Drinking Alcohol is “Doing Drugs”

   

It never ceases to amaze me the blind spot the public has in understanding that drinking alcohol is “doing drugs”.

Understandable, as our society frames it as something different than drugs. “Drugs and alcohol”, they say. “Clean and sober” if you’ve given up both. “High or drunk” if you have not. “Overdosed or hungover” if you used too much. “Addict or alcoholic” if you can’t handle it.

The anti-pot crusaders are the worst. They will with a straight face intone the dangers to the freeways, the workplace, and the children if marijuana is allowed, but are mute on those far greater dangers posed by alcohol.

They’ll divert that point, if you call them on it, by saying that alcohol has been accepted by culture for thousands of years, it’s too late now, and if we discovered alcohol today, of course we’d ban it.

Oh. So it is a culture war. And they admit they can’t beat the majority culture that kills thousands, so they pick on the minority culture they think they can control, even though it kills none.

I’m sitting on a train right now, doing drugs. There is a kid in the seat in front of me. Numerous passengers have walked through with open containers of drugs, even doing the drugs as they walk through the train.

When I get off the train, there will be at least three places where I can buy drugs and use them. One might even serve me drugs on an outdoor patio with children about.

Then, later, I might choose to drive to building whose only purpose is to serve drugs while people enjoy entertainment. In fact, the ones with comedy require that, at minimum, I take drugs twice while there.

I’m driving because these drug buildings have parking lots, and there is no valet there to take my keys and drug test me before he gives them back. I am trusted to go to this building to do drugs and not operate my car if I am too impaired by the drugs.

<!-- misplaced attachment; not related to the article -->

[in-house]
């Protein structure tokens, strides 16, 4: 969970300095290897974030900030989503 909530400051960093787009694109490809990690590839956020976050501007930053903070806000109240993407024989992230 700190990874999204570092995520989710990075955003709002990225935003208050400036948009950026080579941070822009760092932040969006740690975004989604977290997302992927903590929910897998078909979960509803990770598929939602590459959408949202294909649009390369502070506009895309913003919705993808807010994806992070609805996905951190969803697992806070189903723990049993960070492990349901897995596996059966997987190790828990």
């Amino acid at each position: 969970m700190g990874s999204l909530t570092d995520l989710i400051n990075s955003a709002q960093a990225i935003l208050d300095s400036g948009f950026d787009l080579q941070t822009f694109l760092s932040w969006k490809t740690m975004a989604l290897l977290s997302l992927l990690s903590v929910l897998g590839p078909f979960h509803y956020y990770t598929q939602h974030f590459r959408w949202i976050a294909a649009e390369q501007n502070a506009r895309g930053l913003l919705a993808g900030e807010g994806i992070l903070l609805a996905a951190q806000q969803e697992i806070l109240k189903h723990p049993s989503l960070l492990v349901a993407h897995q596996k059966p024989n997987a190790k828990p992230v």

That said, there is a legal threshold of drug effect below which I am not presumed to be too high to drive the car.

Then, when I get home, there will be numerous TV ads for drugs featuring bikini models, rock music, and flashy graphics. And that’s not counting the ads for all the other drugs I can get if I “ask my doctor” if they are right for me.

Sports are rife with these drugs endorsements, to the point of even naming some of their stadiums after drugs.

The public places where I can do drugs is a long list – airports, airplanes, theaters, golf courses, parks, festivals, even places where children are rampant, so long as we mark off an area for using drugs with plastic tape and require everyone doing drugs to show ID to get a paper wristband.

This is why I get so bent when they ask, “why add add a third legal drug?” What, we decided we were going to be a culture that accepted drugs, but we set the number at two and only let the two most harmful ones in?

To me, I see a culture swimming in drugs, all too eager to promote drugs, that wants to discriminate against me because my drug isn’t as popular and doesn’t make profits for a drug company.

Russ Belville

"Radical" Russ Belville is a blogger, podcaster, and host of The Russ Belville Show, a daily two-hour talk radio show focused on the evolution of the legal marijuana industry in the United States. The program is airing live at 3pm Pacific Time from Portland, Oregon, on CannabisRadio.com, with podcast available on iTunes and Stitcher Radio. Russ began his marijuana activism in 2005 with Oregon NORML, then in 2009 went on to work for National NORML, and found and direct Portland NORML.in 2015.